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This paper highlights some of the main inadequacies of the current law in relation to mentally disordered and incapacitated patients in England and Wales. Particular attention is devoted to the lack of appropriate safeguards for mentally incapacitated patients and the failure of the review
procedures for mentally disordered patients to satisfy the minimum requirements of Article 5 of the European Convention on Human Rights (ECHR). The advent of the Human Rights Act 1998 has brought this to the forefront and demonstrated that fundamental human rights of mentally vulnerable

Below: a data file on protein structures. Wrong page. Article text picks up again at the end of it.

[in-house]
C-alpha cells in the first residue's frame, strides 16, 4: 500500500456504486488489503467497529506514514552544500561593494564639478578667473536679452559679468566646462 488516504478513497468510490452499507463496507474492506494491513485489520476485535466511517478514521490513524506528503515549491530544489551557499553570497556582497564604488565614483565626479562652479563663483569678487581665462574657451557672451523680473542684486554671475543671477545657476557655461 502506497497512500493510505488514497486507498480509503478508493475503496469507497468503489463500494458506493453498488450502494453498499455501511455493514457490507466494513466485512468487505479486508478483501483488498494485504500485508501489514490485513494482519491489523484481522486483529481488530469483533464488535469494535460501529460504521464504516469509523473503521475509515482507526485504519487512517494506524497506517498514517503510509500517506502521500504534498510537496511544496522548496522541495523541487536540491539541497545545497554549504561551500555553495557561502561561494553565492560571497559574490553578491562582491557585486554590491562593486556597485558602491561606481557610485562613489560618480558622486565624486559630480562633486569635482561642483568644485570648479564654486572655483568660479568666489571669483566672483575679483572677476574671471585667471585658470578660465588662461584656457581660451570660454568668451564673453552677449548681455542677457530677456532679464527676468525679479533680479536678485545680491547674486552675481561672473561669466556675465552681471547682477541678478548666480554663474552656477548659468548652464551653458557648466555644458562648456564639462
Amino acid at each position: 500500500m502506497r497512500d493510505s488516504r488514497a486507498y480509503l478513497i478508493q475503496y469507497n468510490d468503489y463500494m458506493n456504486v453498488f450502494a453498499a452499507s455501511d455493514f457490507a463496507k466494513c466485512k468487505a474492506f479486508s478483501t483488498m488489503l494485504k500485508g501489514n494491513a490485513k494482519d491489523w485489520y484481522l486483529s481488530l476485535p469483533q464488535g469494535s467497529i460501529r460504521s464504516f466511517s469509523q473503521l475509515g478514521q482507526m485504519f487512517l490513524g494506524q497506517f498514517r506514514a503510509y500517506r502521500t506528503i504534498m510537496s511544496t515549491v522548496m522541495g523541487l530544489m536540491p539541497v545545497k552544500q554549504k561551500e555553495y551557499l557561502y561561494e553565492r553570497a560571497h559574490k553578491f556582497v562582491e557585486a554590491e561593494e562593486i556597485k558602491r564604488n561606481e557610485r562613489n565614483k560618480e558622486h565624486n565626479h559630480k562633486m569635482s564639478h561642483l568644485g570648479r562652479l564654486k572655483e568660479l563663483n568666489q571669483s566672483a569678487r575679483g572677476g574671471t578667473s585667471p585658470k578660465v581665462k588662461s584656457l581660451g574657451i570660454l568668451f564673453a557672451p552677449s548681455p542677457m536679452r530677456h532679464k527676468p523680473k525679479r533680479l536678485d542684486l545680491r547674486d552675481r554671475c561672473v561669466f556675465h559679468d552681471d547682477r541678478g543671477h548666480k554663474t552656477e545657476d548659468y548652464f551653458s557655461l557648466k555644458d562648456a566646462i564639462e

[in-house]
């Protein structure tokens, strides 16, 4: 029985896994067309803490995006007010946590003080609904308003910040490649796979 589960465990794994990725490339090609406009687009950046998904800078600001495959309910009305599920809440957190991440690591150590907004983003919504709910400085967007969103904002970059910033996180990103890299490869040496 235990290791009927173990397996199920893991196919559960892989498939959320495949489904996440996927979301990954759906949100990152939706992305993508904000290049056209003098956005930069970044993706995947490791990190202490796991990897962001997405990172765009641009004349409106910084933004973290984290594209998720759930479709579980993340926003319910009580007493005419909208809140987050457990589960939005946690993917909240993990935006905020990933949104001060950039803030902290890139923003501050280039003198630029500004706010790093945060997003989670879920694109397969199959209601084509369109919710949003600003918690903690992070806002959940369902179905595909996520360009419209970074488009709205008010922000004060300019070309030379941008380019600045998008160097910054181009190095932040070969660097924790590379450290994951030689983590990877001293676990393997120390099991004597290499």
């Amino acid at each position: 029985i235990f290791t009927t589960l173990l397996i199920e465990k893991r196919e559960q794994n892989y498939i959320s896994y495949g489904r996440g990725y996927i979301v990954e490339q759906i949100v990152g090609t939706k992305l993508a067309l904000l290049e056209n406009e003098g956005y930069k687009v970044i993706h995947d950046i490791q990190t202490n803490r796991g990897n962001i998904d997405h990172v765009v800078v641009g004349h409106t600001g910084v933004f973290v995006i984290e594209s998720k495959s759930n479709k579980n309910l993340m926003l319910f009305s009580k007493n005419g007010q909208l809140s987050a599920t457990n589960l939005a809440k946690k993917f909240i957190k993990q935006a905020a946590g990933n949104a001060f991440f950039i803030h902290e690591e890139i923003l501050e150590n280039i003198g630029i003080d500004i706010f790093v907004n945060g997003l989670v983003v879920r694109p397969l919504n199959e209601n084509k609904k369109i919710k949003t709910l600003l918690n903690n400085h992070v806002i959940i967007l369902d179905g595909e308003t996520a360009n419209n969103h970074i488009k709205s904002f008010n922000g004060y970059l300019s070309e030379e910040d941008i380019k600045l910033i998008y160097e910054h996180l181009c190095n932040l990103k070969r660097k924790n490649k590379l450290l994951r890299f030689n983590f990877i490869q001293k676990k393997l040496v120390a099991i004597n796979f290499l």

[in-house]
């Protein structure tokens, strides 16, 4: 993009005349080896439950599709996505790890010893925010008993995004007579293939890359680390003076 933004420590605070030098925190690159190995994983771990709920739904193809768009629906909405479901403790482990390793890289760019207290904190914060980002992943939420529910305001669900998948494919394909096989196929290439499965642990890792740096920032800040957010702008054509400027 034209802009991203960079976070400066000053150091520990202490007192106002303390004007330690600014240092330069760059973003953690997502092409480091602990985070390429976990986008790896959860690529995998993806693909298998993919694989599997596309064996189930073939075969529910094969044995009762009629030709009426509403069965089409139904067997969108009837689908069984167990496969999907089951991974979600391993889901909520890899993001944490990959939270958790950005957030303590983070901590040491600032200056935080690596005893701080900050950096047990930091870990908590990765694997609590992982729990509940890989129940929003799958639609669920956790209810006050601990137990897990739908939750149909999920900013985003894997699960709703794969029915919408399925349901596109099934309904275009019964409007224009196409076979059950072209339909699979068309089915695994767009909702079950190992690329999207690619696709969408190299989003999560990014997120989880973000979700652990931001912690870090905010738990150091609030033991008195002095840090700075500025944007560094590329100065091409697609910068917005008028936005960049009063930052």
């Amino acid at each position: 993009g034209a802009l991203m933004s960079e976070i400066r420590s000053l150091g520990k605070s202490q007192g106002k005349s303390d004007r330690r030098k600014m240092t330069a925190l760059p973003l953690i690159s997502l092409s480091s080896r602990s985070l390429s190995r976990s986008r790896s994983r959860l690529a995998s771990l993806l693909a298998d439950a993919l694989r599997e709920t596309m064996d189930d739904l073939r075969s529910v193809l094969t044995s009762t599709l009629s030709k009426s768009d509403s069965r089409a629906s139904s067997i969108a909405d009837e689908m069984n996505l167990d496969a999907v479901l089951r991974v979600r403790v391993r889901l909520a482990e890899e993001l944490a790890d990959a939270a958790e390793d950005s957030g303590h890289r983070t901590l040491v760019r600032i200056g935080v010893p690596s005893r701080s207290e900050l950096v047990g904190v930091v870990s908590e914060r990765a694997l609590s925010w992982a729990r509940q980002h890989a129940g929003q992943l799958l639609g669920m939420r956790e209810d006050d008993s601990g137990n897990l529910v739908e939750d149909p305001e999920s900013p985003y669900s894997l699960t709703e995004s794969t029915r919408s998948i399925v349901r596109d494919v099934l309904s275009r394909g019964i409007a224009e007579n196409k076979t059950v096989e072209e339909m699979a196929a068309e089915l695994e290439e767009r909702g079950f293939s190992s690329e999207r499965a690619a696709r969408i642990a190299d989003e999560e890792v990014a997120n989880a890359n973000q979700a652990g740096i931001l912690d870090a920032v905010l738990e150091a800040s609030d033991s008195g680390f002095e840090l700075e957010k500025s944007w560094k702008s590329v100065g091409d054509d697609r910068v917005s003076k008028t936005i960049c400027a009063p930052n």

individuals are still being compromised. The paper concludes with an account of the recent reform proposals and considers to what extent they will remedy these deficiencies by providing adequate human rights protection. The discussion also demonstrates the lack of coherence in the government's
proposals to reform the law. The Draft Mental Incapacity Bill attempts to put patient autonomy at the forefront, whereas the Draft Mental Health Bill focuses on public protection and risk management, at the expense of the rights and wishes of detained patients. These differences in approach provide
clear evidence of the government's confused thinking and disjointed approach to mental health and incapacity reform.